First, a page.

China slashes rate, pumps $7 billion into market to counter virus - GulfToday

China slashes rate, pumps $7 billion into market to counter virus


A worker watches over customers to ensure they queue a metre apart in a supermarket in Beijing on Monday. Agence France-Presse

China’s central bank on Monday cut an interest rate on loans to banks by the largest margin in five years and injected 50 billion yuan ($7 billion) into the financial system to help the world’s second-largest economy weather the coronavirus impact.

The People’s Bank of China (PBoC) said it launched a 50-billion-yuan reverse repurchase operation on Monday and lowered the seven-day reverse repurchase rate from 2.40 per cent to 2.20 per cent.

It was the “largest cut since 2015 and takes the 7-day reverse repo rate to its lowest on record”, said Julian Evans-Pritchard, senior China economist at Capital Economics.

“By offering funds at a lower rate, the PBoC will be able to keep market interbank rates low even as the liquidity from the RRR (reserve requirement ratio) cuts is absorbed by the banking system,” he said, referring to an earlier lowering of the amount of cash lenders must keep in reserve.

The deadly pathogen has claimed almost 40,000 lives worldwide, hitting businesses and consumers, and its global spread has dampened hope of a quick recovery in export-dependent China, where the pandemic first erupted in December.

The latest move comes as governments and central banks around the world ease monetary policy and unveil titanic stimulus measures worth around $5 trillion to counter the economic impact of the pandemic, which forecasters warn will cause a deep recession. The Communist Party’s decision-making politburo also called last Friday for stronger counter-cyclical policy measures and a step-up in stimulus.

The politburo said where appropriate, the fiscal deficit ratio should be raised, special treasury bonds should be issued, and that there should be an increased quota of local government special bond issuance, China’s official Xinhua News Agency reported.

Effective loan rates should also be guided down, “maintaining reasonable and sufficient liquidity”, officials added.

Monday’s move appears to have had little impact on market sentiment, with Shanghai’s key stock index about one per cent lower in the afternoon.

As COVID-19 ravages the global economy, analysts have cut growth forecasts for China, which was the first to see the effects from containment measures aimed at halting its spread.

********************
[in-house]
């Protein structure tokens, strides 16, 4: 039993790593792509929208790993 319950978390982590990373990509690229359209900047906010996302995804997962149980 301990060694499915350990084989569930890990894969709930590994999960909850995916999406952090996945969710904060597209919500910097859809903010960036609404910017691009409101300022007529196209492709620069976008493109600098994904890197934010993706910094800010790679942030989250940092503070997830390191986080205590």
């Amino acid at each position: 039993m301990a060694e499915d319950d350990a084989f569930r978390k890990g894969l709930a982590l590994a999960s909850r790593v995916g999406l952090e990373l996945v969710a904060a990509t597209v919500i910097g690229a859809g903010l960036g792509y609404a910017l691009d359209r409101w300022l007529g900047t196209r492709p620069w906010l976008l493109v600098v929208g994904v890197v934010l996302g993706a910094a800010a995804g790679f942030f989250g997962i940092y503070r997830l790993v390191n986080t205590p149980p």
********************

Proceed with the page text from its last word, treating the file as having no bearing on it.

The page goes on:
S&P Global Ratings said its revised economic growth estimate for China in 2020 is now almost half its pre-outbreak growth assumption of 5.7 per cent.

ANZ Research economists Xing Zhaopeng and Raymond Yeung said in a note that the PBoC’s rate cut “is intended to lower Chinese corporates’ funding costs”.

They expect it will be followed by cuts in the medium term lending facility rates and loan prime rate.

Meanwhile, China’s largest state banks said the impact of restrictions on movement imposed to slow the spread of the coronavirus could pull down asset quality as borrowers struggle to repay loans, though they are likely big enough to weather any fallout.

The comments come as four of the country’s largest state-backed lenders posted estimate-beating fourth-quarter profit - but they bode ill for smaller lenders, who have less capital reserves and can call on fewer state borrowers. The outbreak beginning at the end of last year has left many airlines, hotels and other businesses fighting to survive after government countermeasures all but paralysed economic activity for over a month.

China’s largest lenders - Industrial and Commercial Bank of China Ltd (ICBC), China Construction Bank Corp (CCB) and Bank of Communications Co Ltd (BoCom) - posted annual profit growth of over 4% for 2019 due in part to improving asset quality.

Separately, activity in China’s vast manufacturing sector likely remained in contraction in March, though it was set to stabilise slightly from the coronavirus-led collapse that virtually paralysed the world’s second-biggest economy.

Analysts have warned that any recovery would be shallow as the coronavirus has rapidly spread to many countries, leaving the global economy vulnerable to a deep recession. China’s official manufacturing Purchasing Manager’s Index (PMI) is forecast to rise to 45 in March, from a record low of 35.7 a month earlier, according to the median forecast of 18 economists polled by Reuters. Despite the partial improvement, the reading is still below the 50-point mark that separates monthly growth from contraction, with the pace of contraction equalling that during the depth of the global financial crisis.

Beijing, at great costs to the economy, had imposed draconian quarantine rules and travel restrictions to curb the spread of the coronavirus that has killed more than 3,000 in the country. But as locally transmitted infections dwindle, most businesses have reopened and life for millions of people has started to slowly return to normal.

Global equity benchmarks rose slightly on Monday despite a drop in oil prices to their lowest levels since 2002, as central banks and the United States tried to contain damage from the rapidly spreading coronavirus that has upended the global economy.


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